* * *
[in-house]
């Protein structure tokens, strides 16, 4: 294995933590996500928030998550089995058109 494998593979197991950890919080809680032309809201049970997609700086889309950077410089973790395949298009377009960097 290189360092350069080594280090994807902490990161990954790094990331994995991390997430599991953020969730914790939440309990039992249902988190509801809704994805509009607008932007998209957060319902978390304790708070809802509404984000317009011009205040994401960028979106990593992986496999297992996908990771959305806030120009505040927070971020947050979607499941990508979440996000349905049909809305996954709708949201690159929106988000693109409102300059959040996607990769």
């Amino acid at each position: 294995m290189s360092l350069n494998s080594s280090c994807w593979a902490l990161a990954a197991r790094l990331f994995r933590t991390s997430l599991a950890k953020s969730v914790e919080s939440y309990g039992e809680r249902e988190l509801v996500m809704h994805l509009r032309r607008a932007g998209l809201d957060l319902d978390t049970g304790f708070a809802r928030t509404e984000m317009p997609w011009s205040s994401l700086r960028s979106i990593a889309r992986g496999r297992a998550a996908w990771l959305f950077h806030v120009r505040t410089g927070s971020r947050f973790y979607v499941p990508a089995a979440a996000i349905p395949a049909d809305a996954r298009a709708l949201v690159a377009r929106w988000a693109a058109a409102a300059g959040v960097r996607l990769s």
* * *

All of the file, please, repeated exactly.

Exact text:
[in-house]
């Protein structure tokens, strides 16, 4: 294995933590996500928030998550089995058109 494998593979197991950890919080809680032309809201049970997609700086889309950077410089973790395949298009377009960097 290189360092350069080594280090994807902490990161990954790094990331994995991390997430599991953020969730914790939440309990039992249902988190509801809704994805509009607008932007998209957060319902978390304790708070809802509404984000317009011009205040994401960028979106990593992986496999297992996908990771959305806030120009505040927070971020947050979607499941990508979440996000349905049909809305996954709708949201690159929106988000693109409102300059959040996607990769």
């Amino acid at each position: 294995m290189s360092l350069n494998s080594s280090c994807w593979a902490l990161a990954a197991r790094l990331f994995r933590t991390s997430l599991a950890k953020s969730v914790e919080s939440y309990g039992e809680r249902e988190l509801v996500m809704h994805l509009r032309r607008a932007g998209l809201d957060l319902d978390t049970g304790f708070a809802r928030t509404e984000m317009p997609w011009s205040s994401l700086r960028s979106i990593a889309r992986g496999r297992a998550a996908w990771l959305f950077h806030v120009r505040t410089g927070s971020r947050f973790y979607v499941p990508a089995a979440a996000i349905p395949a049909d809305a996954r298009a709708l949201v690159a377009r929106w988000a693109a058109a409102a300059g959040v960097r996607l990769s």